After the ACA's passage, the number of Americans enrolled in public coverage grew faster than the number in private health plans across the five biggest commercial payers, according to a recent study in Health Affairs.
The study — supported by The Commonwealth Fund — examined annual corporate filings with the Securities and Exchange Commission of the five largest for-profit commercial insurers: UnitedHealthcare, Anthem, Aetna, Cigna and Humana. The 2010-16 data span three years prior to the ACA's significant insurance reforms and three years after.
Here are four findings from the study.
1. Medicaid and Medicare represented 59 percent of revenue for the five largest payers in 2016, or $213.1 billion. That's more than double the $92.5 billion in revenue the five payers attributed to public programs in 2010.
2. From 2010 to 2016, the five payers saw Medicaid and Medicare enrollment double to 25.5 million. Medicaid grew from 7 million in 2010 to 15 million in 2016, with the five insurers participating in 31 state Medicaid programs.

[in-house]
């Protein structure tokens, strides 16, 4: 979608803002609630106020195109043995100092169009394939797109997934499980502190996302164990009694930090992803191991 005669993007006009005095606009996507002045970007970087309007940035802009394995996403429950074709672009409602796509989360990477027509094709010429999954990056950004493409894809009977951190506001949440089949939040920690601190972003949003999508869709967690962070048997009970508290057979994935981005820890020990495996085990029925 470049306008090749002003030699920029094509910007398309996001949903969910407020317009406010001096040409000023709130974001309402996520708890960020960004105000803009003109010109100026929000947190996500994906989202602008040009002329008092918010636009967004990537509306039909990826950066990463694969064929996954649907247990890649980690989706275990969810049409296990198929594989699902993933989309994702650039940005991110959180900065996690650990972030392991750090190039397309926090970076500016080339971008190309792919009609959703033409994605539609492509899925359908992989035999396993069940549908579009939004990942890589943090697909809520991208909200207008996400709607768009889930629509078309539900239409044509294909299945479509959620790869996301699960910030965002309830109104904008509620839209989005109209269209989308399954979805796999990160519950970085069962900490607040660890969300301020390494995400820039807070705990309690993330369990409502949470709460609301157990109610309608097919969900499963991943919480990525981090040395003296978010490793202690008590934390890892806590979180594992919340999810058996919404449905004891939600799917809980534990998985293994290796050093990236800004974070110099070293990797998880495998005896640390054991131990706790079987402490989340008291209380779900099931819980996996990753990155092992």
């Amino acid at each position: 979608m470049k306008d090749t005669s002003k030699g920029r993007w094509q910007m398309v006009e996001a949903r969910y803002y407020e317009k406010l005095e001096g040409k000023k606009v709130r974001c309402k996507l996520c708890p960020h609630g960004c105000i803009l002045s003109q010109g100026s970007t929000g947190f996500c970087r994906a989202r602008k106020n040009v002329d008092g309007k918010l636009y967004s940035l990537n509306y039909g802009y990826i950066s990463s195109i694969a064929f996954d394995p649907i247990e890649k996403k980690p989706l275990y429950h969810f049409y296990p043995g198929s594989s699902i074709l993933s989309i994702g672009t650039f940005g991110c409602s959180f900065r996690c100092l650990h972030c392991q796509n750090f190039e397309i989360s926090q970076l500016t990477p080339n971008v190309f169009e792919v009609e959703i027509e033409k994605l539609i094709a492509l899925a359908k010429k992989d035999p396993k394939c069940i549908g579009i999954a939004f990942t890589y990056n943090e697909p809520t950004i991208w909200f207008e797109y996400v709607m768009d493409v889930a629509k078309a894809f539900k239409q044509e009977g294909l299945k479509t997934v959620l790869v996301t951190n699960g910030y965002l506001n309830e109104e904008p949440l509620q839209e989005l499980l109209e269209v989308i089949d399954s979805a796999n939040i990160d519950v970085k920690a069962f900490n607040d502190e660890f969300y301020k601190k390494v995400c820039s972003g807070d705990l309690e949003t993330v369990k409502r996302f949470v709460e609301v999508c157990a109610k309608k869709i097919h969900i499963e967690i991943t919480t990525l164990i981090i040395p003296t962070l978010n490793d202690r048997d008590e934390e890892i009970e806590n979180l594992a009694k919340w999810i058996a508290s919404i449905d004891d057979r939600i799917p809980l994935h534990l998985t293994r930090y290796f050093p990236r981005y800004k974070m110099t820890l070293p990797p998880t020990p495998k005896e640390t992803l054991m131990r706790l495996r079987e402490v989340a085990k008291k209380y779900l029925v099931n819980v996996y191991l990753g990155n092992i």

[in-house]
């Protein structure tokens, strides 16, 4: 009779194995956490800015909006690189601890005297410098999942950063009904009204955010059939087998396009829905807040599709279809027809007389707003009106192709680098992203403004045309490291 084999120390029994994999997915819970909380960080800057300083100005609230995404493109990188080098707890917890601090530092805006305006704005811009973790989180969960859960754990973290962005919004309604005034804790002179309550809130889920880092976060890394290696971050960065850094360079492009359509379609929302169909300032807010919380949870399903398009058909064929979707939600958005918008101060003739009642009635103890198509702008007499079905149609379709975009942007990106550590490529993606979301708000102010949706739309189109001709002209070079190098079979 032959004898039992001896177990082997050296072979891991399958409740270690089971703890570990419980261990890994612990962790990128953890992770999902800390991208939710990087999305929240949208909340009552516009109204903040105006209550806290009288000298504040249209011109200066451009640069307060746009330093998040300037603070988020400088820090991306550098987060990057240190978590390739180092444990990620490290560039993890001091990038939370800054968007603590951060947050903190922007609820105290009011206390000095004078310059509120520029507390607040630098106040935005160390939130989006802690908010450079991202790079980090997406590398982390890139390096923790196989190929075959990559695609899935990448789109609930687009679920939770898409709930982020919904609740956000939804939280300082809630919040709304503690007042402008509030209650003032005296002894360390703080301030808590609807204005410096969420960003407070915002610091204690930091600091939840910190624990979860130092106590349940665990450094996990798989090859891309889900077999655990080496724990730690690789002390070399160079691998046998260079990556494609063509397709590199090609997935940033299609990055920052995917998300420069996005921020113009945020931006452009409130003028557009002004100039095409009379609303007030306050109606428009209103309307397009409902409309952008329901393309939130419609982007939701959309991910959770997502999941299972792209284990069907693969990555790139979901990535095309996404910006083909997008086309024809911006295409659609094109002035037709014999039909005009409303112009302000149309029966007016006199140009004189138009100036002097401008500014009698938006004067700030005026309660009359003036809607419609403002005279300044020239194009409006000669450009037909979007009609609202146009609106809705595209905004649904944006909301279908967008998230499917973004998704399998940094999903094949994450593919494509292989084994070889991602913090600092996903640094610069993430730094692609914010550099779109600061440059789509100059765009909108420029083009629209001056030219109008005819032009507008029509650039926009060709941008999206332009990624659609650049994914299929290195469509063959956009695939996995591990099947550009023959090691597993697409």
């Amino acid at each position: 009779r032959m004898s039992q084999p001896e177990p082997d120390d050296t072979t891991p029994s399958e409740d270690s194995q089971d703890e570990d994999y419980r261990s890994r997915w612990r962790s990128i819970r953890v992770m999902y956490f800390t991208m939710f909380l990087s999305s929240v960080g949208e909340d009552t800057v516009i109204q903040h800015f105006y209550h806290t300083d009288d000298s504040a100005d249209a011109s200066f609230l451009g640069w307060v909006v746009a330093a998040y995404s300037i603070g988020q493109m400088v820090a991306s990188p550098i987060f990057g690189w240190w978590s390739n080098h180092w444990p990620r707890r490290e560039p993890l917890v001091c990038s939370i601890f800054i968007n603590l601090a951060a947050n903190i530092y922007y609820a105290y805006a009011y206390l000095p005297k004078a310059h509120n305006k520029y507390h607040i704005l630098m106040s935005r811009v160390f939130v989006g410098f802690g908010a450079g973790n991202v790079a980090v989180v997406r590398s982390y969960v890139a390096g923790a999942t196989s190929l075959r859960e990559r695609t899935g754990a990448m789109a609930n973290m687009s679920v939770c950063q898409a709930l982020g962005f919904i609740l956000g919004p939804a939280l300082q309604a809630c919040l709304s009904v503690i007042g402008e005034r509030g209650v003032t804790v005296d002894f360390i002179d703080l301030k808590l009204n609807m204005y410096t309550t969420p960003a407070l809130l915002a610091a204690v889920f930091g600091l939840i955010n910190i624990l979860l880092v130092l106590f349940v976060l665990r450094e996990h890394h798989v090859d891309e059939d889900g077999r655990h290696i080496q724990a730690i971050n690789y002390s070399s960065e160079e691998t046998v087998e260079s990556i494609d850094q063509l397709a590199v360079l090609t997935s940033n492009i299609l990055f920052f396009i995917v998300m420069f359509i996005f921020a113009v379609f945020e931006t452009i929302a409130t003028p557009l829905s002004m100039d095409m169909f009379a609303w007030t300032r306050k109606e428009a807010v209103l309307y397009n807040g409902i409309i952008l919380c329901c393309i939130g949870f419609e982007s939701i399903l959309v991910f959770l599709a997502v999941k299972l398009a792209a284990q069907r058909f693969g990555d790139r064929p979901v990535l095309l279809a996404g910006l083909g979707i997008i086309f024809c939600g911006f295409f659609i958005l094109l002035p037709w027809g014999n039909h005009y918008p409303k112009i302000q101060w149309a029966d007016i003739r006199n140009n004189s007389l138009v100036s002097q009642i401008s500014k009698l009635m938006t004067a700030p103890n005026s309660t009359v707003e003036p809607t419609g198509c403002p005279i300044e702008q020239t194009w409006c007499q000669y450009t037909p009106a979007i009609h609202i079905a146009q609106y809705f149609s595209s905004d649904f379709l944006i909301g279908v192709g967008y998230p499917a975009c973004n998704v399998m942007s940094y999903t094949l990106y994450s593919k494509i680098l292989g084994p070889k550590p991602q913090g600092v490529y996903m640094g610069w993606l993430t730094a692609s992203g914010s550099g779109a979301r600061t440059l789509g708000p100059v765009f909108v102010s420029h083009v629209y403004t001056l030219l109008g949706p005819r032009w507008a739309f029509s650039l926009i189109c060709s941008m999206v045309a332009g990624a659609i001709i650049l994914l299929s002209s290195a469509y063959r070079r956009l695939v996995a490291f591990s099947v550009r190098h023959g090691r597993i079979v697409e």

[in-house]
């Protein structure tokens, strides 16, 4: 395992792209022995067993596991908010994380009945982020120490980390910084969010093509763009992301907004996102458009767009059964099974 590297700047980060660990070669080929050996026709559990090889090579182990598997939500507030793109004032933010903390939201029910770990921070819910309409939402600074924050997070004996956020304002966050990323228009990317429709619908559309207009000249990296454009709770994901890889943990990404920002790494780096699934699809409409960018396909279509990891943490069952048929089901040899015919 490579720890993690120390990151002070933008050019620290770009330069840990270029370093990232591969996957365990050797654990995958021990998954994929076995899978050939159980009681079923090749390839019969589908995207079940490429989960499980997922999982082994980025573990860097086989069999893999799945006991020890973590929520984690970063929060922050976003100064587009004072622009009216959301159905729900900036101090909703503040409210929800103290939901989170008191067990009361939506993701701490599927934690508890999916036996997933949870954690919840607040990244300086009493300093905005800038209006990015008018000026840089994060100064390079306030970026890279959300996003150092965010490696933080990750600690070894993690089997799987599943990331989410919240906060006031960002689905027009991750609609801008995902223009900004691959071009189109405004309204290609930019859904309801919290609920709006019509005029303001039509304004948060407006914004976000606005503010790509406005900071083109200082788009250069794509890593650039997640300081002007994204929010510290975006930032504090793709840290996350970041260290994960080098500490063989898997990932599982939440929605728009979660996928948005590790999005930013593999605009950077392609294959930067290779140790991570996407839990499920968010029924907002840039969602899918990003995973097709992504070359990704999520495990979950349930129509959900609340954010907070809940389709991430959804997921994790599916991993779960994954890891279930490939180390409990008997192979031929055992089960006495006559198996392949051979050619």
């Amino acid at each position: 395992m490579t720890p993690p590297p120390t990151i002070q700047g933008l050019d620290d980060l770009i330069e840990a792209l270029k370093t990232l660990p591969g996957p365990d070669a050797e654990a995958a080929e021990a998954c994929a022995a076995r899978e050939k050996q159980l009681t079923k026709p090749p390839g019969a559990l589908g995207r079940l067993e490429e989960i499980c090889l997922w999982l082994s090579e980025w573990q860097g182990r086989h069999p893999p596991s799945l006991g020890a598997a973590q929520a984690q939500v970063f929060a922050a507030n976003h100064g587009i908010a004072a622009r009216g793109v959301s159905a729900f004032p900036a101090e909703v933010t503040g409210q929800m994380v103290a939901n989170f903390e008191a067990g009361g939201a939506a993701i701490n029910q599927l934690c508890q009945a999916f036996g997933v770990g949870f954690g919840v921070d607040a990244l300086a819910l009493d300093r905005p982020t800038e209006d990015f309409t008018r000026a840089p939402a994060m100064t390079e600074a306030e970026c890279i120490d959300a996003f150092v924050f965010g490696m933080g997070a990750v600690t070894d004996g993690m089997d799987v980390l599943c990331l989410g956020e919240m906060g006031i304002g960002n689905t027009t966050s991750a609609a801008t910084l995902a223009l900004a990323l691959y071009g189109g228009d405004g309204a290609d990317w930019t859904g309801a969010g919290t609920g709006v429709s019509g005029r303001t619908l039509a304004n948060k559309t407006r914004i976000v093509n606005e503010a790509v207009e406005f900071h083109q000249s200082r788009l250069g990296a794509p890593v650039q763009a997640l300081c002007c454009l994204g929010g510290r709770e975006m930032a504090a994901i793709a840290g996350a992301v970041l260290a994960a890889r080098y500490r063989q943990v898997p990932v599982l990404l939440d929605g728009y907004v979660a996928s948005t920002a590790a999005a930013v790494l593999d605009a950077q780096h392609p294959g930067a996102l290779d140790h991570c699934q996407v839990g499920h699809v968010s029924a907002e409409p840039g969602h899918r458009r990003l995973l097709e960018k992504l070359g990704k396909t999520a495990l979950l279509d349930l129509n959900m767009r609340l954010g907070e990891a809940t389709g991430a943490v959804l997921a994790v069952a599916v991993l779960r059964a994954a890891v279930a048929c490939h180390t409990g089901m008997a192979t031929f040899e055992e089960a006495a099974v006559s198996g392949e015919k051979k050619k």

3. The top five commercial payers cover 125 million people, or 43 percent of the nation's insured population. Membership among the five companies increased by 23 million between 2010 and 2016.
4. "These findings are an important reminder that despite reporting losses in the Affordable Care Act marketplaces, the nation's biggest insurance companies generated substantial revenues thanks to Medicare and Medicaid," said Commonwealth Fund President David Blumenthal, MD. "This growing dependence on taxpayer-funded insurance programs suggests there are opportunities to improve access to healthcare and stabilize insurance markets if insurers that participate in these programs also offer plans in the ACA marketplaces."